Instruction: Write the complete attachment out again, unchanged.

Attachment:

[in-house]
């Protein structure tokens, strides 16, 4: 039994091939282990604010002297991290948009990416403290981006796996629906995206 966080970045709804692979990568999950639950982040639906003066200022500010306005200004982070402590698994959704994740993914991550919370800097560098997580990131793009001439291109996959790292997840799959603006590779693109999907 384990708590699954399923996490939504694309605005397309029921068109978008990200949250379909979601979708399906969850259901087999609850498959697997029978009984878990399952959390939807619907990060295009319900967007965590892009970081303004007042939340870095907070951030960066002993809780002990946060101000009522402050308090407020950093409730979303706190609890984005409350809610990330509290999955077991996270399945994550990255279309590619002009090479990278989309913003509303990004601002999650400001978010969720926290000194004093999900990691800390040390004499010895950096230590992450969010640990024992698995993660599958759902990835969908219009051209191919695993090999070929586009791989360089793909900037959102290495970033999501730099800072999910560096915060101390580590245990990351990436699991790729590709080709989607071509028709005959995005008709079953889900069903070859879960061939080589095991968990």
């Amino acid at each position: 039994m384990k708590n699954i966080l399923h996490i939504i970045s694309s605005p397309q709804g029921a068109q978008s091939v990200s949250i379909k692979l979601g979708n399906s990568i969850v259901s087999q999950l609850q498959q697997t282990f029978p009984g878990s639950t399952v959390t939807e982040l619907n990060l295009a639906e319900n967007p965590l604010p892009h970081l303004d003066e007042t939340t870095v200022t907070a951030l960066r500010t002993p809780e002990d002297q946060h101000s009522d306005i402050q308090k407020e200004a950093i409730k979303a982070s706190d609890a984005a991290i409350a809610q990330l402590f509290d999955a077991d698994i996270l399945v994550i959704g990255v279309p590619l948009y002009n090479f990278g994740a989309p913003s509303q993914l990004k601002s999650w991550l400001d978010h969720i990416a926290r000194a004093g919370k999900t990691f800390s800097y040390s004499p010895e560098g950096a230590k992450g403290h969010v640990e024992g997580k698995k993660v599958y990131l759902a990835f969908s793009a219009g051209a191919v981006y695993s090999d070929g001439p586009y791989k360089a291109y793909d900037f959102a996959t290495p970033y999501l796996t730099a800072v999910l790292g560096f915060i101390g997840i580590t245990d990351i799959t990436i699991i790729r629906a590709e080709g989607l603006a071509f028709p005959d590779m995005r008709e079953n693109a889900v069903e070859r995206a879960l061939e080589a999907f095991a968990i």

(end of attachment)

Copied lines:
[in-house]
């Protein structure tokens, strides 16, 4: 039994091939282990604010002297991290948009990416403290981006796996629906995206 966080970045709804692979990568999950639950982040639906003066200022500010306005200004982070402590698994959704994740993914991550919370800097560098997580990131793009001439291109996959790292997840799959603006590779693109999907 384990708590699954399923996490939504694309605005397309029921068109978008990200949250379909979601979708399906969850259901087999609850498959697997029978009984878990399952959390939807619907990060295009319900967007965590892009970081303004007042939340870095907070951030960066002993809780002990946060101000009522402050308090407020950093409730979303706190609890984005409350809610990330509290999955077991996270399945994550990255279309590619002009090479990278989309913003509303990004601002999650400001978010969720926290000194004093999900990691800390040390004499010895950096230590992450969010640990024992698995993660599958759902990835969908219009051209191919695993090999070929586009791989360089793909900037959102290495970033999501730099800072999910560096915060101390580590245990990351990436699991790729590709080709989607071509028709005959995005008709079953889900069903070859879960061939080589095991968990």
């Amino acid at each position: 039994m384990k708590n699954i966080l399923h996490i939504i970045s694309s605005p397309q709804g029921a068109q978008s091939v990200s949250i379909k692979l979601g979708n399906s990568i969850v259901s087999q999950l609850q498959q697997t282990f029978p009984g878990s639950t399952v959390t939807e982040l619907n990060l295009a639906e319900n967007p965590l604010p892009h970081l303004d003066e007042t939340t870095v200022t907070a951030l960066r500010t002993p809780e002990d002297q946060h101000s009522d306005i402050q308090k407020e200004a950093i409730k979303a982070s706190d609890a984005a991290i409350a809610q990330l402590f509290d999955a077991d698994i996270l399945v994550i959704g990255v279309p590619l948009y002009n090479f990278g994740a989309p913003s509303q993914l990004k601002s999650w991550l400001d978010h969720i990416a926290r000194a004093g919370k999900t990691f800390s800097y040390s004499p010895e560098g950096a230590k992450g403290h969010v640990e024992g997580k698995k993660v599958y990131l759902a990835f969908s793009a219009g051209a191919v981006y695993s090999d070929g001439p586009y791989k360089a291109y793909d900037f959102a996959t290495p970033y999501l796996t730099a800072v999910l790292g560096f915060i101390g997840i580590t245990d990351i799959t990436i699991i790729r629906a590709e080709g989607l603006a071509f028709p005959d590779m995005r008709e079953n693109a889900v069903e070859r995206a879960l061939e080589a999907f095991a968990i």